Economic Impact Study Shows Tanglewood’s Contributions to the Berkshires
While Tanglewood has long been a player in the economic and cultural growth of the Berkshire region, a recent study has documented these impacts and the projected effects of the new construction projects.
Tanglewood’s performance and operations activities have more than a $103 million impact on the economic activity in the state of Massachusetts according to a new third-party study by Stephen Sheppard, Professor of Economics at Williams College. This number represents an increase of approximately $40 million when compared to the previous economic impact study in 2008. Professor Sheppard accredits the 70% increase in the economic impact of Tanglewood to several factors, including: an increase in the festival’s overall attendance; an increase in the amount people spend per visit; an increase in the length of time people stay in the area per visit; and a growing perception of Massachusetts in general, and Berkshire County in particular, as a vibrant tourist destination.
Each summer, more than 350,000 people attend Tanglewood concerts. Most of these attendees come from outside of Berkshire County and almost half of them (49%) come from out of state. Visitor expenditures generate more than $43 million in economic activity for Berkshire County along with at least $15 million in federal, state, and local tax revenues.
The presence of Tanglewood also affects the property and housing markets of Berkshire County. Second homeowners attracted to the region primarily by Tanglewood pay more than $13 million per annum in residential property taxes to communities in Berkshire County, an important source of revenue for local governments. According to a report by Airbnb, Berkshire homeowners earned nearly $2 million this summer by renting to Tanglewood performers, staffers, and concertgoers.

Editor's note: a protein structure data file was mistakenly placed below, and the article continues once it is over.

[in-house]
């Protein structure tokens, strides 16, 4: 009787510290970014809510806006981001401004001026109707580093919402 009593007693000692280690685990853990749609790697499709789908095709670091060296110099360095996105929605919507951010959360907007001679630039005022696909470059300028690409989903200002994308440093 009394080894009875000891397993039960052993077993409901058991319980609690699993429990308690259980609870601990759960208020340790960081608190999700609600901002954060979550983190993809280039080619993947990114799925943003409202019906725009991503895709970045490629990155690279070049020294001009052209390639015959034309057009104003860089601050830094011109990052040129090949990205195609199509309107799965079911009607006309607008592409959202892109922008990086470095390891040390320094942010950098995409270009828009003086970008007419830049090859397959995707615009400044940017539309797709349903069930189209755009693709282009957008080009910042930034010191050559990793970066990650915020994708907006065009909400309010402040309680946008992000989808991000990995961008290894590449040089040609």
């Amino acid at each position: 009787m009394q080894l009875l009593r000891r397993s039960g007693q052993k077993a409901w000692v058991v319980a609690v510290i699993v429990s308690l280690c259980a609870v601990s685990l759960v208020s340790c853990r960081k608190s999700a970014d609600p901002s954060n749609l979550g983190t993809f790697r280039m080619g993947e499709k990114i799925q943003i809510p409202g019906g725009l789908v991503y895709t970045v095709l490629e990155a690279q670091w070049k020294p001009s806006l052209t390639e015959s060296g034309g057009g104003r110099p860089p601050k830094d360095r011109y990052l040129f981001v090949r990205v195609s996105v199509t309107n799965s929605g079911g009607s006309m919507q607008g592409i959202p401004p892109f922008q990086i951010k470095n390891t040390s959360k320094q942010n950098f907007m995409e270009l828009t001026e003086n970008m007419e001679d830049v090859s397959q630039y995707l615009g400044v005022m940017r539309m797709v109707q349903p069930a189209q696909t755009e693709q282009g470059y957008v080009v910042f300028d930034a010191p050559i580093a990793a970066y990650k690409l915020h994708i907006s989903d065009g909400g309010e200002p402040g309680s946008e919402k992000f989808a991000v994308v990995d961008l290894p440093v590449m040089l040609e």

The construction of new TMC/TLI buildings is expected to raise the economic activity impact of Tanglewood to $127 million and create several hundred jobs and $3 million in tax revenues during the construction period. 72% of the subcontracts for this project were awarded to firms in Western Massachusetts and 61% to firms in Berkshire county alone.
Upon publication of this economic impact report, BSO Eunice and Julian Cohen Managing Director Mark Volpe said, “It is deeply gratifying to all of us at the Boston Symphony Orchestra that our investment in the future of Tanglewood—with the construction of a new four-building complex for the Tanglewood Music Center and the new Tanglewood Learning Institute—will make such a significantly increased contribution to the surrounding area. We believe this great news underscores the ideal relationship between a festival and its surroundings— where Tanglewood thrives so abundantly in large part due to its setting in the beautiful Berkshire hills, while at the same time strengthening and enhancing the community it is so privileged to know and serve.”
Tanglewood Forever News and Updates
As the Linde Center rounds into its final form, the new Ozawa Hall Gate structures continue to come together, providing a new glimpse at Tanglewood’s future.
TLI’s programming offering participants a wide spectrum of dynamic, engaging, and thought-provoking cross-cultural activities.
As the new studios at the Linde Center for Music and Learning are tuned and acoustically calibrated, the structures at the Ozawa Gate continue to take shape.
Tanglewood’s major new four-building multi-use complex for performance and learning—opening in summer 2019—will be named the Linde Center for Music and Learning in recognition of leadership gifts made by Joyce and Edward H. Linde and their family.
Refinements rapidly advance at the center for music and learning while the new Ozawa Hall gate structures start to come together.
You can help the BSO ensure that Tanglewood remains vibrant and unique among summer festivals by supporting Tanglewood Forever. Donate online now, or contact the BSO Development Office at 617-638-9267 or email@example.com for more information.